nonconference season. But when given
a shot, Wilson jumped at the opportuni-
ty to prove herself.
"The (nonconference) games defi-
nitely helped my confidence," Wilson
said. "It also gave the coaches a chance
to see what I could do, because they
had not really seen me in game situa-
tions before."
Undoubtedly, she left a good impres-
sion. Wilson has compiled a perfect 6-0
record with an incredible 0.50 ERA. She
has also struck out 55 batters. Despite
the impressive record she has ompiled
this spring, Wilson will likely see less
action during the young Big Ten season.
Though her statistics this spring might
not show it, the transition from high
school in Salem, Ore., was far from
seamless. Wilson was prepared to deal
with the academic rigors of the Universi-
ty - its academic reputation was one of
the primary reasons she chose Michigan.
The difficulty in her transition had to
do with with her pitching mechanics
and a sort of culture shock off the field.
"I didn't realize how different
(Michigan) is," Wilson said. "Like the
culture, just everything, the way people
dress, the weather. The weather is a
huge difference. It's cold."
Wilson is confident that shi chose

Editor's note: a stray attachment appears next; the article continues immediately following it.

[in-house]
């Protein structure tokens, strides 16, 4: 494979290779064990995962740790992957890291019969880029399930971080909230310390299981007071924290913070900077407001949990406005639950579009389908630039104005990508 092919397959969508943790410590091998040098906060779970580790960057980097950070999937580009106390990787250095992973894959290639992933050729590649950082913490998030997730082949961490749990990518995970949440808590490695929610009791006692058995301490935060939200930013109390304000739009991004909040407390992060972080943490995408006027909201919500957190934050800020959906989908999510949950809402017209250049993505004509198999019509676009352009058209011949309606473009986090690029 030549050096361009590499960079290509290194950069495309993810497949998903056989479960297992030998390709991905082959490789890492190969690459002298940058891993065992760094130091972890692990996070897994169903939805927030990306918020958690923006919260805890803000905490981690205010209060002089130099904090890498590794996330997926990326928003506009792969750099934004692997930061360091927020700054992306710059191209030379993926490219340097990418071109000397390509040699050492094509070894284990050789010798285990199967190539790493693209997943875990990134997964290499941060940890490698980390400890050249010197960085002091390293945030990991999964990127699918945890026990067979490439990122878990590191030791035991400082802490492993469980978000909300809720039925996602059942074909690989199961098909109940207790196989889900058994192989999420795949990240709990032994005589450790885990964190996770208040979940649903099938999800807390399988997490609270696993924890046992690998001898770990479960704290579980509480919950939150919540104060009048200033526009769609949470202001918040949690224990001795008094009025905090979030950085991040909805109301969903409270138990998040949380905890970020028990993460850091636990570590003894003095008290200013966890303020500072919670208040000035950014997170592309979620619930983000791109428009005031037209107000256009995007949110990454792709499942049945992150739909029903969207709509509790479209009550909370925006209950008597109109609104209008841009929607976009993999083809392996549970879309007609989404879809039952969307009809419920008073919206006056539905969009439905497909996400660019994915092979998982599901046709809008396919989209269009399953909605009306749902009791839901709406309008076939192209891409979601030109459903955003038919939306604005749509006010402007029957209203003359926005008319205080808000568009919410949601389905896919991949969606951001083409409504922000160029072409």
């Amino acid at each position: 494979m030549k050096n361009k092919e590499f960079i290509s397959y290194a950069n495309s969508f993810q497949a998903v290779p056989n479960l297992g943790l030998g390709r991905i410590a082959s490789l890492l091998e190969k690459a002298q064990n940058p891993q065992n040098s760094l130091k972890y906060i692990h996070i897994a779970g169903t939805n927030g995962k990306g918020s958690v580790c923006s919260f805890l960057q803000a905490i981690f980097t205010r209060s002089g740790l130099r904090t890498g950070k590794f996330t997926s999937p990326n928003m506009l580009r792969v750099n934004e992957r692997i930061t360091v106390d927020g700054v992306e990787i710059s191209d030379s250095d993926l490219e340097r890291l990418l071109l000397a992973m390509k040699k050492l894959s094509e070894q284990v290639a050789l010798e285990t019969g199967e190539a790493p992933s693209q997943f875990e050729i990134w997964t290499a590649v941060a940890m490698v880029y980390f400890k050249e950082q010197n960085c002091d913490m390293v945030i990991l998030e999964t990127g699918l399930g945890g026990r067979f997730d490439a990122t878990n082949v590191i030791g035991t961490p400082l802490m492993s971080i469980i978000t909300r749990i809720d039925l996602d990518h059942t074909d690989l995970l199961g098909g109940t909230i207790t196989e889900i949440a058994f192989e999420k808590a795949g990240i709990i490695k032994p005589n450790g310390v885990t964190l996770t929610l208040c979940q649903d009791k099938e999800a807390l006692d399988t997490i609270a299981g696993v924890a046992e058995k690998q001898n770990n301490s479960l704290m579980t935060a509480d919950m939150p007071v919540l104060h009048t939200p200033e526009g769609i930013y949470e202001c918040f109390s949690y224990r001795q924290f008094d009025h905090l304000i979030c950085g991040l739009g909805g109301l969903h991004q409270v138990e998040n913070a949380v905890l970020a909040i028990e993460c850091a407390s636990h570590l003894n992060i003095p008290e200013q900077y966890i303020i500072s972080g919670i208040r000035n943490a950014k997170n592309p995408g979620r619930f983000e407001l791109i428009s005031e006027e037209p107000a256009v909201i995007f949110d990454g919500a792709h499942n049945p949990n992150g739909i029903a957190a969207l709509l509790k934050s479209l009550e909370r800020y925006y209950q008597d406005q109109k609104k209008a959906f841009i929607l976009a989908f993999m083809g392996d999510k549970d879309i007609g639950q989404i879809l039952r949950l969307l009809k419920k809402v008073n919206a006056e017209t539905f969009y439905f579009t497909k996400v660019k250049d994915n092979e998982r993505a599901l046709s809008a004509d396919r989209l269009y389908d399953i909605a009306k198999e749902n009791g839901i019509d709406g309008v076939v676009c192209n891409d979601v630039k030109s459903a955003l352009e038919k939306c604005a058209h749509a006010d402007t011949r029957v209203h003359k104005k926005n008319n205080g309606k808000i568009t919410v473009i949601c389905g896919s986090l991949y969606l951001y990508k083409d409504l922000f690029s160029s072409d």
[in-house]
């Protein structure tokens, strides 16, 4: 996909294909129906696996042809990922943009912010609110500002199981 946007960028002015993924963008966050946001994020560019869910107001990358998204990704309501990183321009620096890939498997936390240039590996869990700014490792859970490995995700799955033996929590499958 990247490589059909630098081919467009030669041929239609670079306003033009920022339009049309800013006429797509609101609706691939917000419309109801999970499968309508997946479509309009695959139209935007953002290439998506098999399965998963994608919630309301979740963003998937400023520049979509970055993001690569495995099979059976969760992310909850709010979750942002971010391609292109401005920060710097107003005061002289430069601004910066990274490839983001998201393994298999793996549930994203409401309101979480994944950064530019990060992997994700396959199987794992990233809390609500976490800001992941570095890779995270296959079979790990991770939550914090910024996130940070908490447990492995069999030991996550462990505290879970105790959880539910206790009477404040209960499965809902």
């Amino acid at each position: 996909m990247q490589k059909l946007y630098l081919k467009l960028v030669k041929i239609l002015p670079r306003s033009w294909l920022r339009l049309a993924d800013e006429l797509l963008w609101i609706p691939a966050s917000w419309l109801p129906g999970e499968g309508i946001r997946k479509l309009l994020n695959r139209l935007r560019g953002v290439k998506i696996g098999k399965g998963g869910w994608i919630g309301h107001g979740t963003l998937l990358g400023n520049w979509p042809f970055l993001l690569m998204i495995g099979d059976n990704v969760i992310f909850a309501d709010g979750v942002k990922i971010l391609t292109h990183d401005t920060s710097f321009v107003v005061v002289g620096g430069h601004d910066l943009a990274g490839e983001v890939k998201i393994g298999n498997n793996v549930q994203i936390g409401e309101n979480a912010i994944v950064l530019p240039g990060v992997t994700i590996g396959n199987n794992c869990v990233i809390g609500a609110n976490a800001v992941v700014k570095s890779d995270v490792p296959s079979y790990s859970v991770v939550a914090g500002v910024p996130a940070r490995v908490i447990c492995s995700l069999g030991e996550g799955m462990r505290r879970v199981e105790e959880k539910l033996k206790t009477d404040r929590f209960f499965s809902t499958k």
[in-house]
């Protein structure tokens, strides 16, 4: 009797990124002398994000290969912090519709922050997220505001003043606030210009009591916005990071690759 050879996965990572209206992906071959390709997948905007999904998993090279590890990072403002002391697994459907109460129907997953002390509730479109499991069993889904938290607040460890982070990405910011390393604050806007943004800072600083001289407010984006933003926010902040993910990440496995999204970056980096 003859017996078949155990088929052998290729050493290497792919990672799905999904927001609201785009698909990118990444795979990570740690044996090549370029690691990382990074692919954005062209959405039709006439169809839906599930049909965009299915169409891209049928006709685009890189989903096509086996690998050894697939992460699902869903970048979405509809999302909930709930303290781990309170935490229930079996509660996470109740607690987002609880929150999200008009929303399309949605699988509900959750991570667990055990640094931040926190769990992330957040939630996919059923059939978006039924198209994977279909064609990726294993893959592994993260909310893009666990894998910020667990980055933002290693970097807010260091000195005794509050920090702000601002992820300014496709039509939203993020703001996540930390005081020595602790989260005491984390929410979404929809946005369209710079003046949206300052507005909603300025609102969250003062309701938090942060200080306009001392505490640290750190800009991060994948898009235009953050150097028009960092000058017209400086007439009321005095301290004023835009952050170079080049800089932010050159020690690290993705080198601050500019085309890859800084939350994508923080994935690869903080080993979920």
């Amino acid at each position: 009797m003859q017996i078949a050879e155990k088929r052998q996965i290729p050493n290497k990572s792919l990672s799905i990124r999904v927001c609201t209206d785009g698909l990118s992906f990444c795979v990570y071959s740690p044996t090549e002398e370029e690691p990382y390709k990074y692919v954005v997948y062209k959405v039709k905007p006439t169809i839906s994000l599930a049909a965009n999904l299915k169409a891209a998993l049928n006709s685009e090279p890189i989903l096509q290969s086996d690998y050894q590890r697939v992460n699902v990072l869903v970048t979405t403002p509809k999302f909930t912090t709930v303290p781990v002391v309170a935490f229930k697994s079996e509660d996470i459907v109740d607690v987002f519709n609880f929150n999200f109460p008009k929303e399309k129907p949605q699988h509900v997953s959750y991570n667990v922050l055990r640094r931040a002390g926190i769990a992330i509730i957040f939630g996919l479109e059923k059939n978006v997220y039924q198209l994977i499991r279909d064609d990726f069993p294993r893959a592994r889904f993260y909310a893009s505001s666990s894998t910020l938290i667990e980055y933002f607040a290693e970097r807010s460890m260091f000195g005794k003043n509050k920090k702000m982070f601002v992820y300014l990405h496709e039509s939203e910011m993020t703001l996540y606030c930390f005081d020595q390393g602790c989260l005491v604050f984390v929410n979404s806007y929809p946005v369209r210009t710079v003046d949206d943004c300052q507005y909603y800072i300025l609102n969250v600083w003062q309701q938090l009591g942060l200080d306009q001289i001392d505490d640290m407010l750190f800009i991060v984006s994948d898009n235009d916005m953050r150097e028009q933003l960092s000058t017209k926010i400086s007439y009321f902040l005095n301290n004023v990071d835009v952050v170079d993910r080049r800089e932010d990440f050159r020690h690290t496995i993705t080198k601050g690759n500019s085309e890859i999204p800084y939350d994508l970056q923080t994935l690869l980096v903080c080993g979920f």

the right school and program to pursue
her education and softball career,
"(Michigan) had the combination of
everything I want,' Wilson said. "It's a
great school, I loved all the girls on the
team, and the coaches are outstanding. I
didn't feel like any of the other schools
that recruited me matched what (Michi-
gan) had to offer."
Dealing with the on-field transition
was a burden lessened by teammates
like Motycka and Ritter.
"When I got here in the fall, (the
coaches) were changing some of my
fundamentals," Wilson said. "It was
frustrating at first, but they were like,
'We've all been through it, you're going
to get worse before you get better.' That
was a big help."
By playing summer softball for so
long, she has run into many hitters that
she will face in West Coast, nonconfer-
ence games.
"Lots of the girls we have played
already, like (UCLA's) freshmen, I've
played against them before," Wilson
paid "it's neat T"e nlrae them in

-0

Back to Top

© 2017 Regents of the University of Michigan